Keeping an Eye on Robotic Construction
Construction robots can’t do everything, but they can help manage labor costs and unavailability.
Since May 2019, the change in the cost of final delivery construction — the prices paid to domestic construction firms — has increased by more than 42%, according to a GlobeSt.com analysis of government Producer Price Index data. Supply chains are better and prices on basic materials like lumber are down 79% from their nose-bleed highs in May 2021. Costs of construction components can still be pricey and not all supply chain woes are completely settled.
But labor is still high, and availability is tight. There are too few people willing and able to do the work. What can companies do? Automate.
Suffolk Technologies, a venture capital firm that focuses on new technologies for construction, architecture, real estate, and infrastructure, recently hosted its Robotics in Construction 2023 event in its Roxbury, Mass. headquarters.
“While the construction industry is not known for driving innovation and change, we are living in a new norm where increasing efficiencies and improving productivity are absolutely necessary for managing successful projects and providing real value for clients,” a release quoted Suffolk Chairman and CEO John Fish as saying. “At Suffolk, our mission is to redefine the way the world builds. To accomplish this ambitious goal, we must bring together the most visionary, forward-thinking leaders and organizations in the industry to share ideas, drive conversation and leverage our most creative ideas to transform the built world through groundbreaking technologies and solutions.”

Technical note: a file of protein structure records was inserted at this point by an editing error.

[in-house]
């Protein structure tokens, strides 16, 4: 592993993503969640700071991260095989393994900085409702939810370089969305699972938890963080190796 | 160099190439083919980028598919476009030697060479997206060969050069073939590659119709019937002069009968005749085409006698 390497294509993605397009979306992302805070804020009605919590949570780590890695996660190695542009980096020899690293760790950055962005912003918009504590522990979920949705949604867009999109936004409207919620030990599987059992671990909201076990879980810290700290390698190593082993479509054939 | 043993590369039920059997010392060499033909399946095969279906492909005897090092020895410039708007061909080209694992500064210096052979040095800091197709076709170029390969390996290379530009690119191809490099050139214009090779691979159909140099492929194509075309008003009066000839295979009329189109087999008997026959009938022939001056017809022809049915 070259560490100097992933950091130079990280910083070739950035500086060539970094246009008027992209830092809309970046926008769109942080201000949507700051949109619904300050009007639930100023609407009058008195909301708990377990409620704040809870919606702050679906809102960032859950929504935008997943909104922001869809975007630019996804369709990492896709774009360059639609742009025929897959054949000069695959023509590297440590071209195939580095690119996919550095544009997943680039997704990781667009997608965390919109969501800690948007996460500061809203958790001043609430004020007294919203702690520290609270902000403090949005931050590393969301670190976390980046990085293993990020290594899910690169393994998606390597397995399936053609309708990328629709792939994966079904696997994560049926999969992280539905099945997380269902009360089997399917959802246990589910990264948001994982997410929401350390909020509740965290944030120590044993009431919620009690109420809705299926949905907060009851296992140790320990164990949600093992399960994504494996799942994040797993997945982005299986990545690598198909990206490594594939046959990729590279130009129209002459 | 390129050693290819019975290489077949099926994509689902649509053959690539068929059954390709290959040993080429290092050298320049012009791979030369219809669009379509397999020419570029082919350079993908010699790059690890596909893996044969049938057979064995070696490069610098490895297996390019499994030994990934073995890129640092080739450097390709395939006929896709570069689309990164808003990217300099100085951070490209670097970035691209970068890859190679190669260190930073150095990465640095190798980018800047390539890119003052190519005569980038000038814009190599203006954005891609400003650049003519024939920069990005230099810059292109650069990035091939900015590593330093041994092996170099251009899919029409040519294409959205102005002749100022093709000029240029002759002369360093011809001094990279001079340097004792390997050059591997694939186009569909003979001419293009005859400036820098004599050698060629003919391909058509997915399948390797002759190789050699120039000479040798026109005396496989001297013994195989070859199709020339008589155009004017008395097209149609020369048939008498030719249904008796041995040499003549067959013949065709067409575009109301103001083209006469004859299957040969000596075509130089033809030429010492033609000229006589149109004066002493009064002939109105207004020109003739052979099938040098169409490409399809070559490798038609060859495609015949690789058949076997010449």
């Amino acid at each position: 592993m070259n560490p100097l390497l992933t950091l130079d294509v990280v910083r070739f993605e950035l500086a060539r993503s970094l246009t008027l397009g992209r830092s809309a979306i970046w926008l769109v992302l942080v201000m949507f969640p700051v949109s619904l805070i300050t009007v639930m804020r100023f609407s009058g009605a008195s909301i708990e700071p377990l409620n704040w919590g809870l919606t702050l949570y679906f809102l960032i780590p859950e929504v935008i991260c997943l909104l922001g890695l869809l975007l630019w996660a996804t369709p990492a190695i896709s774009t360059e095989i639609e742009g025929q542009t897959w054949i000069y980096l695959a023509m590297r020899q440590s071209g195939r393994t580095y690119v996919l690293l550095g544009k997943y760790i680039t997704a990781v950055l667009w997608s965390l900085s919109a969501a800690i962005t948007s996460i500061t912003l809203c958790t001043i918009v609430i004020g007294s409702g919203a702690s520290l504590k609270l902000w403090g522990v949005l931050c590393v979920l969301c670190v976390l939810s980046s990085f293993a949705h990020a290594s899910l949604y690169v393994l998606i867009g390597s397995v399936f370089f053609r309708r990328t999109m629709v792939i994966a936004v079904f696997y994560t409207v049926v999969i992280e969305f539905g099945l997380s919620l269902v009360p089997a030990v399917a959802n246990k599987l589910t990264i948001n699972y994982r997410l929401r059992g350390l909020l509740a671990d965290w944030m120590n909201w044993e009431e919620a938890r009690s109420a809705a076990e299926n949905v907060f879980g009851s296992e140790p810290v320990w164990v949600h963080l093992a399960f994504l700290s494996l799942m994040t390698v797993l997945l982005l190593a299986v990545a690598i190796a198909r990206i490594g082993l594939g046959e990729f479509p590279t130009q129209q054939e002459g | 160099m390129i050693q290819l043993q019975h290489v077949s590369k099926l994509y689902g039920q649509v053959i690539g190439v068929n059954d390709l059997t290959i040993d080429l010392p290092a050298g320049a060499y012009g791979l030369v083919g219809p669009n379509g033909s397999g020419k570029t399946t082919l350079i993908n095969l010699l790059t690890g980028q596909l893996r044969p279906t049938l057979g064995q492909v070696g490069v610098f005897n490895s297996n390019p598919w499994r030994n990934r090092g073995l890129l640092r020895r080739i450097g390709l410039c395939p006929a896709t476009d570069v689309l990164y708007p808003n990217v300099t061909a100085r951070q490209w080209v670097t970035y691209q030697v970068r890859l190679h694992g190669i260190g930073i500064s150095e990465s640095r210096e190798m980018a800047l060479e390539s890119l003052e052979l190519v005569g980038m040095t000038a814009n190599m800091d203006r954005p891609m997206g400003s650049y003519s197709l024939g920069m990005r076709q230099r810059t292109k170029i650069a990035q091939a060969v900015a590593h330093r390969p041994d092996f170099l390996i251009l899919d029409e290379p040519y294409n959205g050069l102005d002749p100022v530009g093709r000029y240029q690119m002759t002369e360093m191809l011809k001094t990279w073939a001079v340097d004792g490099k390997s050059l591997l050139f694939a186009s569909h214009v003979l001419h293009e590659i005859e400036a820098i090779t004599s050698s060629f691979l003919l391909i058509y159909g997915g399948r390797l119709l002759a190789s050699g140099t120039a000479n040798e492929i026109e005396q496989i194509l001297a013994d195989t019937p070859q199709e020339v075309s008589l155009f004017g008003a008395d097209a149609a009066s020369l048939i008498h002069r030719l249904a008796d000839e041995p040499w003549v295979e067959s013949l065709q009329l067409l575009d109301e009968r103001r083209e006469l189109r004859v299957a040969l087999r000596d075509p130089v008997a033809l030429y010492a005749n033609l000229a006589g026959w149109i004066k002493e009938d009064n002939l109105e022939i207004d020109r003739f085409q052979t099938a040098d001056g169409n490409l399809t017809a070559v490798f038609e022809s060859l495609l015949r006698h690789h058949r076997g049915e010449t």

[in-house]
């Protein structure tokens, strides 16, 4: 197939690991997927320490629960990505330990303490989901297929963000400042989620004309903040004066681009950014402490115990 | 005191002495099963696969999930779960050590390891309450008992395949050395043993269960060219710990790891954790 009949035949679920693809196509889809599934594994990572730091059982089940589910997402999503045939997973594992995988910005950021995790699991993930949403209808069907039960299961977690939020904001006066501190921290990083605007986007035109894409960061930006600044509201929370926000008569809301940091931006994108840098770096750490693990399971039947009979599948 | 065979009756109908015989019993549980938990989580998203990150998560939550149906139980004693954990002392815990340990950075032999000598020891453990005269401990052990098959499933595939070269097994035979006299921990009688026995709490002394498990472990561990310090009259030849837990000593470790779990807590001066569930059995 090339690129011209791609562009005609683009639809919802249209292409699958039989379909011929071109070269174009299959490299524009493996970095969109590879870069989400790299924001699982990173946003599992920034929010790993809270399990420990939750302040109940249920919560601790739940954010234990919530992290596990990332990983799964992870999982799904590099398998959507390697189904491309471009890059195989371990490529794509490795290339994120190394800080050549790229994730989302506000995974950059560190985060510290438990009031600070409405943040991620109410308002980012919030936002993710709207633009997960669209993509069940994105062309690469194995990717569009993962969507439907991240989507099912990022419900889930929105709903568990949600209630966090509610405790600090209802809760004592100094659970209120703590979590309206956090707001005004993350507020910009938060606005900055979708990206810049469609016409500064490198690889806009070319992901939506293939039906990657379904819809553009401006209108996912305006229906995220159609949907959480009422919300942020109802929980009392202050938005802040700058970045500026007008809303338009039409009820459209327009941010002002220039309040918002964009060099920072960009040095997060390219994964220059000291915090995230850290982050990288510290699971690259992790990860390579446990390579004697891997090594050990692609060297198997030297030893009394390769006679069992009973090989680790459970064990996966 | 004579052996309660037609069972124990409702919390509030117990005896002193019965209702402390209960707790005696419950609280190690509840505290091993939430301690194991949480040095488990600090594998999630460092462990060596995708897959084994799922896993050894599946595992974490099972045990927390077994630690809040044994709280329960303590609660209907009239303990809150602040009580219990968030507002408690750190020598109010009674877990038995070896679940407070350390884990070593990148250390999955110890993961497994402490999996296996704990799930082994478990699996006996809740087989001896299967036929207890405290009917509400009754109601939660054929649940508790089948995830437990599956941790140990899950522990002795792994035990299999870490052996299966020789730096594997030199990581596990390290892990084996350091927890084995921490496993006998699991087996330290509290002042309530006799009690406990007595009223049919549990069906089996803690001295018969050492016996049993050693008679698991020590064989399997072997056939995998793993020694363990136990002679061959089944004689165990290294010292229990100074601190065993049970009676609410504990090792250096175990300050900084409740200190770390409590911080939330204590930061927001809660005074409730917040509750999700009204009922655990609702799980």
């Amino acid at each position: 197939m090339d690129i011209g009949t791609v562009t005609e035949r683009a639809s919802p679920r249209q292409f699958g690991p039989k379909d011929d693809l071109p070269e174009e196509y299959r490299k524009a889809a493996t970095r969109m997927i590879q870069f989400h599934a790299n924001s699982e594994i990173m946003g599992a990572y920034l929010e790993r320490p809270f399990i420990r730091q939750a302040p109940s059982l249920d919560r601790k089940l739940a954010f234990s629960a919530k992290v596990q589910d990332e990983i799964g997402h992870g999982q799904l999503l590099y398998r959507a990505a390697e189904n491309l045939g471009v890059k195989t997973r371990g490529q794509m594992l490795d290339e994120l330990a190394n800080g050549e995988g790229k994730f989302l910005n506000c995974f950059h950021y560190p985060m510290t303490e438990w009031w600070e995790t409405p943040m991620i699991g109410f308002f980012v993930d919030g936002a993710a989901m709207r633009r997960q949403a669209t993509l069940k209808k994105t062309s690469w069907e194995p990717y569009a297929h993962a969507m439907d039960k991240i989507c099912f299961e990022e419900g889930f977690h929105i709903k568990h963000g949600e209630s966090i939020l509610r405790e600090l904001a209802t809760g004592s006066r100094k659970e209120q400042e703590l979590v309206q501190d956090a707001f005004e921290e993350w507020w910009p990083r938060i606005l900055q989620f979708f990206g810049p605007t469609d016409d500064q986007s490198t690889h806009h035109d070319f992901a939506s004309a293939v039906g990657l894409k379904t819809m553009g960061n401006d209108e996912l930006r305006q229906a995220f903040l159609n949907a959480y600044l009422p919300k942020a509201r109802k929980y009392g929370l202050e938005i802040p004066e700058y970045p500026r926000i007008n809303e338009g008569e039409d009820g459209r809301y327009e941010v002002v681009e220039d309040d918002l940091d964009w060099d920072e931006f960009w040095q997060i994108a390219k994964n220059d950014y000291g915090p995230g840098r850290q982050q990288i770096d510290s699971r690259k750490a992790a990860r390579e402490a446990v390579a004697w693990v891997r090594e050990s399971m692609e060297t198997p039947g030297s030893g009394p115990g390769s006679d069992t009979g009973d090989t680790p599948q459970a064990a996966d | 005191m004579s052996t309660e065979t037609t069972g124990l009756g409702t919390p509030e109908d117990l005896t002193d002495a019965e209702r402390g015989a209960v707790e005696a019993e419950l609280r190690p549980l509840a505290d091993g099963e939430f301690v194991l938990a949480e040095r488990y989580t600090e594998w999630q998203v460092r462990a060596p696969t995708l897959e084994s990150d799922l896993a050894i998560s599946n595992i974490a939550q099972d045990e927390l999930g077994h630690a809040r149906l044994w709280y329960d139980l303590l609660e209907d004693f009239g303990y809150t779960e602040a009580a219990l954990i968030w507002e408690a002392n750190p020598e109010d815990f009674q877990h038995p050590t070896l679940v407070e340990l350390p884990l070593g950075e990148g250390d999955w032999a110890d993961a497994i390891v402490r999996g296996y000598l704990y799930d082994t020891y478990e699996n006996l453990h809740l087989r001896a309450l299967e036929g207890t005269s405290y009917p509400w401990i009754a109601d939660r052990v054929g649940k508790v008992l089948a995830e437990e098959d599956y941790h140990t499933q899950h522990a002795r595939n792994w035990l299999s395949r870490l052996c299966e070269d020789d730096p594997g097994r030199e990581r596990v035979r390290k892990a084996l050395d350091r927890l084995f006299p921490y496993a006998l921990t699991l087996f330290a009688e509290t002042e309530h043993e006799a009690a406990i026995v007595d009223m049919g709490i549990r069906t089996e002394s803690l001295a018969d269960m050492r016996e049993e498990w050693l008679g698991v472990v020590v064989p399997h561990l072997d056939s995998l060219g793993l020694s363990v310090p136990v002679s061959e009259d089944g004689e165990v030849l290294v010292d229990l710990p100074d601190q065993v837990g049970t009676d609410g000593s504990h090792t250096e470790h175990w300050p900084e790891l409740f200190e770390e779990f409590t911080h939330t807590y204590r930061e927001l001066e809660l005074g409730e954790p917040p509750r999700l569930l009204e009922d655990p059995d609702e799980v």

The firm partnered with MassRobotics, a robotics advocacy group, as well as vendors Autodesk and Hilti. Some of the firms pitching their ideas:
- Rugged Robotics — autonomous vehicles that mark architecture and engineering designs directly on unfinished floors.
- Element Exo — exoskeletons to help workers lift items without back strain.
- Reframe Systems — modular components and robotic micro-factories drive down costs and completion times for multifamily buildings.
- Cleo Robotics — unmanned aerial vehicles that collect data through inspections in areas that are dangerous, difficult to reach, and unavailable to GPS.
- Renovate Robotics — using robots to do roofing work at heights for greater productivity and safety.
There are many companies working in such areas. For example, robots that can follow designs and lay bricks or mud and sand drywall. Many of these technologies are meant for larger scale jobs. The cost can be prohibitive to have a system do a smaller building. There are also types of work that aren’t going to be easily automated because they’re too irregular.
But automation is coming and the economics, and especially lack of available human labor, might make it inevitable.